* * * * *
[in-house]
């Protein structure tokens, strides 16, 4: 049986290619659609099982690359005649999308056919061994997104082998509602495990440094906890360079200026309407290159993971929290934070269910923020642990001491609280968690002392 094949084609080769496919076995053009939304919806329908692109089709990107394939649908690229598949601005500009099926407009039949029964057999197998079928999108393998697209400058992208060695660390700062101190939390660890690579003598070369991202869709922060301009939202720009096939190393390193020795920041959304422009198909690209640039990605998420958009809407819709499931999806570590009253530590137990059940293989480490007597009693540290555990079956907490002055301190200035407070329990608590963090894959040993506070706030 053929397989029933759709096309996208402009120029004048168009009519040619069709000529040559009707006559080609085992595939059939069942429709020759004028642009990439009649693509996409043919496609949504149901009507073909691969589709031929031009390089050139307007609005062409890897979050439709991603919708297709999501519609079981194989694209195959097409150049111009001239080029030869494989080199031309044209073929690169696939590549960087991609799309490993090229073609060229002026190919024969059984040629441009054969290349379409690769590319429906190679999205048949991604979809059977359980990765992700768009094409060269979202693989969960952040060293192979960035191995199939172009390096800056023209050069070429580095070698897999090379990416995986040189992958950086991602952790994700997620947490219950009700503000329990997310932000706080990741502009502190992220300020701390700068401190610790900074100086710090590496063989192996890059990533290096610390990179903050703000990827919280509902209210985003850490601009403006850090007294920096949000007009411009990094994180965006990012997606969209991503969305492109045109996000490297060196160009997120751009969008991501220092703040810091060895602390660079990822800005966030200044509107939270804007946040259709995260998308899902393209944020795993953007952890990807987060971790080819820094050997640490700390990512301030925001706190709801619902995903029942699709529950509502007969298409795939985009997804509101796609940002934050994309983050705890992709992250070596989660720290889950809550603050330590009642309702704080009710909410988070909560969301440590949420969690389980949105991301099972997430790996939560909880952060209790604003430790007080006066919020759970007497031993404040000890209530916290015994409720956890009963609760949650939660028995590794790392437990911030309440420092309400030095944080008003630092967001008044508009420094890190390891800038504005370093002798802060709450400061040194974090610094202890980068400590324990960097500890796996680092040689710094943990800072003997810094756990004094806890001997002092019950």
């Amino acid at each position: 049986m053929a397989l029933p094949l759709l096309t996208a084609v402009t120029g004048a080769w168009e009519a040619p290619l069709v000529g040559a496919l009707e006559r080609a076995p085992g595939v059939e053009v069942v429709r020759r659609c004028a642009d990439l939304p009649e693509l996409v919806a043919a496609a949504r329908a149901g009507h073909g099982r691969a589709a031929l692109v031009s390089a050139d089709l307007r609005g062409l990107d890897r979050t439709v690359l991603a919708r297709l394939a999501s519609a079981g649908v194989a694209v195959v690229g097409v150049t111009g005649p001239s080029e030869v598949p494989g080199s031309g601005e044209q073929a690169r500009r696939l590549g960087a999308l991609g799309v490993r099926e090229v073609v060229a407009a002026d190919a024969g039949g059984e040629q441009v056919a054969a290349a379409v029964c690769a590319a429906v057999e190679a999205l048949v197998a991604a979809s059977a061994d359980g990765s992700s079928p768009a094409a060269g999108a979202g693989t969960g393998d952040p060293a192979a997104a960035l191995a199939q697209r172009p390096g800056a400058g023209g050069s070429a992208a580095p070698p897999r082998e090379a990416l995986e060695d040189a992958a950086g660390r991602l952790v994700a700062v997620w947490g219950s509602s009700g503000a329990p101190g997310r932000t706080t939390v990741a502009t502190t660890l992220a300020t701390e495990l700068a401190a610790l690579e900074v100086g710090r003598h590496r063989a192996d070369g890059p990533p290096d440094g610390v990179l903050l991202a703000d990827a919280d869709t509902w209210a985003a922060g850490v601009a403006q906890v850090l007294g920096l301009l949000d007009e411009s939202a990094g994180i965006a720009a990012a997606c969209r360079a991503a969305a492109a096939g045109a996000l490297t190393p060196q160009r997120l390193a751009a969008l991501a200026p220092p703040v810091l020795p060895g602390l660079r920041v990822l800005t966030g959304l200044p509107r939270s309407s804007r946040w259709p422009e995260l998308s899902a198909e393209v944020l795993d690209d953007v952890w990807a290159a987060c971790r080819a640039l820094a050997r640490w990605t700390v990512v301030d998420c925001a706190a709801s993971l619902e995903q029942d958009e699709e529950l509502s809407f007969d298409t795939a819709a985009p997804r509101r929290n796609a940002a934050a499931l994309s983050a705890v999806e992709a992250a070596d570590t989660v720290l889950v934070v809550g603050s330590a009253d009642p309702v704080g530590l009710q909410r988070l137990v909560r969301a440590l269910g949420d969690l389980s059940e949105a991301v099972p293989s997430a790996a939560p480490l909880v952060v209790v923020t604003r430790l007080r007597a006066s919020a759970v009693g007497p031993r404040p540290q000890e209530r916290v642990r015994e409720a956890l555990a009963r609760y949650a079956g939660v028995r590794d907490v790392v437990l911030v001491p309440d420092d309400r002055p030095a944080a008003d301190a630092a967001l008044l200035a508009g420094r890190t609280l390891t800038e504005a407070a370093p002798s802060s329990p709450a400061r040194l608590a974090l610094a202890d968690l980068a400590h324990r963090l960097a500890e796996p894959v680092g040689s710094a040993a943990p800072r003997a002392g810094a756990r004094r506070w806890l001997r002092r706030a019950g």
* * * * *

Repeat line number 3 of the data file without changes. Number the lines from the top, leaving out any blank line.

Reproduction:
């Amino acid at each position: 049986m053929a397989l029933p094949l759709l096309t996208a084609v402009t120029g004048a080769w168009e009519a040619p290619l069709v000529g040559a496919l009707e006559r080609a076995p085992g595939v059939e053009v069942v429709r020759r659609c004028a642009d990439l939304p009649e693509l996409v919806a043919a496609a949504r329908a149901g009507h073909g099982r691969a589709a031929l692109v031009s390089a050139d089709l307007r609005g062409l990107d890897r979050t439709v690359l991603a919708r297709l394939a999501s519609a079981g649908v194989a694209v195959v690229g097409v150049t111009g005649p001239s080029e030869v598949p494989g080199s031309g601005e044209q073929a690169r500009r696939l590549g960087a999308l991609g799309v490993r099926e090229v073609v060229a407009a002026d190919a024969g039949g059984e040629q441009v056919a054969a290349a379409v029964c690769a590319a429906v057999e190679a999205l048949v197998a991604a979809s059977a061994d359980g990765s992700s079928p768009a094409a060269g999108a979202g693989t969960g393998d952040p060293a192979a997104a960035l191995a199939q697209r172009p390096g800056a400058g023209g050069s070429a992208a580095p070698p897999r082998e090379a990416l995986e060695d040189a992958a950086g660390r991602l952790v994700a700062v997620w947490g219950s509602s009700g503000a329990p101190g997310r932000t706080t939390v990741a502009t502190t660890l992220a300020t701390e495990l700068a401190a610790l690579e900074v100086g710090r003598h590496r063989a192996d070369g890059p990533p290096d440094g610390v990179l903050l991202a703000d990827a919280d869709t509902w209210a985003a922060g850490v601009a403006q906890v850090l007294g920096l301009l949000d007009e411009s939202a990094g994180i965006a720009a990012a997606c969209r360079a991503a969305a492109a096939g045109a996000l490297t190393p060196q160009r997120l390193a751009a969008l991501a200026p220092p703040v810091l020795p060895g602390l660079r920041v990822l800005t966030g959304l200044p509107r939270s309407s804007r946040w259709p422009e995260l998308s899902a198909e393209v944020l795993d690209d953007v952890w990807a290159a987060c971790r080819a640039l820094a050997r640490w990605t700390v990512v301030d998420c925001a706190a709801s993971l619902e995903q029942d958009e699709e529950l509502s809407f007969d298409t795939a819709a985009p997804r509101r929290n796609a940002a934050a499931l994309s983050a705890v999806e992709a992250a070596d570590t989660v720290l889950v934070v809550g603050s330590a009253d009642p309702v704080g530590l009710q909410r988070l137990v909560r969301a440590l269910g949420d969690l389980s059940e949105a991301v099972p293989s997430a790996a939560p480490l909880v952060v209790v923020t604003r430790l007080r007597a006066s919020a759970v009693g007497p031993r404040p540290q000890e209530r916290v642990r015994e409720a956890l555990a009963r609760y949650a079956g939660v028995r590794d907490v790392v437990l911030v001491p309440d420092d309400r002055p030095a944080a008003d301190a630092a967001l008044l200035a508009g420094r890190t609280l390891t800038e504005a407070a370093p002798s802060s329990p709450a400061r040194l608590a974090l610094a202890d968690l980068a400590h324990r963090l960097a500890e796996p894959v680092g040689s710094a040993a943990p800072r003997a002392g810094a756990r004094r506070w806890l001997r002092r706030a019950g």